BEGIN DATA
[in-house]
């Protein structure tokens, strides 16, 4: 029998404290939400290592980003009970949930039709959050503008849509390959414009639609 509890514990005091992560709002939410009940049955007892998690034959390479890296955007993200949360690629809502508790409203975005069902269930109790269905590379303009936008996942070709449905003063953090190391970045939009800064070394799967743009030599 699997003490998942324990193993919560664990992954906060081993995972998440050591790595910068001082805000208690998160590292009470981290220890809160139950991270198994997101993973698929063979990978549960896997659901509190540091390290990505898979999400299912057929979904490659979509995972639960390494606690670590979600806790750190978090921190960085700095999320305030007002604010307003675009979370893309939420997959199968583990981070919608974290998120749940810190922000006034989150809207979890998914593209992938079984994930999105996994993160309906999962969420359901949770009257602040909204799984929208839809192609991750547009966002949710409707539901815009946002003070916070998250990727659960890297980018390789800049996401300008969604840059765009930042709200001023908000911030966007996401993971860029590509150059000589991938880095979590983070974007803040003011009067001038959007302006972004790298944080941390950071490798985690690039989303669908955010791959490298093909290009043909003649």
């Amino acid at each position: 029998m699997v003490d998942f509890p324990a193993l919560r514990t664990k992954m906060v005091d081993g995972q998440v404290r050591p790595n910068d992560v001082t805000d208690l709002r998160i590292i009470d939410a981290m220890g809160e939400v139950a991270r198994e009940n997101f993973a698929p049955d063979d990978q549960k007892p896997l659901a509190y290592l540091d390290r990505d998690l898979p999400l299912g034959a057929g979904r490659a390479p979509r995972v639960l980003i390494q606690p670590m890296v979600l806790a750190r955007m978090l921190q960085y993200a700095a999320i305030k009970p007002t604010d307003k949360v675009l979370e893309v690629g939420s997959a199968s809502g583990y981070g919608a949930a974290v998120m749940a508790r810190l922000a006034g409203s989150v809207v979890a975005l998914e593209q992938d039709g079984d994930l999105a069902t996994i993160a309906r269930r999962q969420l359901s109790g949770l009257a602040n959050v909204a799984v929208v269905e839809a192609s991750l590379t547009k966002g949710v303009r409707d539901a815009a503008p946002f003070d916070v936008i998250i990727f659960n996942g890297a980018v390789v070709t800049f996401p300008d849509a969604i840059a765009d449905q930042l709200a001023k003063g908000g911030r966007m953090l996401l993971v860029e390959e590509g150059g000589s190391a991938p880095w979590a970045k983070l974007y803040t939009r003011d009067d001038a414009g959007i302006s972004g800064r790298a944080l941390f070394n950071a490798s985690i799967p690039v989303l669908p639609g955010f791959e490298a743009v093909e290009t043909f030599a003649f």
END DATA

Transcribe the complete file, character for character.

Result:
[in-house]
């Protein structure tokens, strides 16, 4: 029998404290939400290592980003009970949930039709959050503008849509390959414009639609 509890514990005091992560709002939410009940049955007892998690034959390479890296955007993200949360690629809502508790409203975005069902269930109790269905590379303009936008996942070709449905003063953090190391970045939009800064070394799967743009030599 699997003490998942324990193993919560664990992954906060081993995972998440050591790595910068001082805000208690998160590292009470981290220890809160139950991270198994997101993973698929063979990978549960896997659901509190540091390290990505898979999400299912057929979904490659979509995972639960390494606690670590979600806790750190978090921190960085700095999320305030007002604010307003675009979370893309939420997959199968583990981070919608974290998120749940810190922000006034989150809207979890998914593209992938079984994930999105996994993160309906999962969420359901949770009257602040909204799984929208839809192609991750547009966002949710409707539901815009946002003070916070998250990727659960890297980018390789800049996401300008969604840059765009930042709200001023908000911030966007996401993971860029590509150059000589991938880095979590983070974007803040003011009067001038959007302006972004790298944080941390950071490798985690690039989303669908955010791959490298093909290009043909003649």
């Amino acid at each position: 029998m699997v003490d998942f509890p324990a193993l919560r514990t664990k992954m906060v005091d081993g995972q998440v404290r050591p790595n910068d992560v001082t805000d208690l709002r998160i590292i009470d939410a981290m220890g809160e939400v139950a991270r198994e009940n997101f993973a698929p049955d063979d990978q549960k007892p896997l659901a509190y290592l540091d390290r990505d998690l898979p999400l299912g034959a057929g979904r490659a390479p979509r995972v639960l980003i390494q606690p670590m890296v979600l806790a750190r955007m978090l921190q960085y993200a700095a999320i305030k009970p007002t604010d307003k949360v675009l979370e893309v690629g939420s997959a199968s809502g583990y981070g919608a949930a974290v998120m749940a508790r810190l922000a006034g409203s989150v809207v979890a975005l998914e593209q992938d039709g079984d994930l999105a069902t996994i993160a309906r269930r999962q969420l359901s109790g949770l009257a602040n959050v909204a799984v929208v269905e839809a192609s991750l590379t547009k966002g949710v303009r409707d539901a815009a503008p946002f003070d916070v936008i998250i990727f659960n996942g890297a980018v390789v070709t800049f996401p300008d849509a969604i840059a765009d449905q930042l709200a001023k003063g908000g911030r966007m953090l996401l993971v860029e390959e590509g150059g000589s190391a991938p880095w979590a970045k983070l974007y803040t939009r003011d009067d001038a414009g959007i302006s972004g800064r790298a944080l941390f070394n950071a490798s985690i799967p690039v989303l669908p639609g955010f791959e490298a743009v093909e290009t043909f030599a003649f």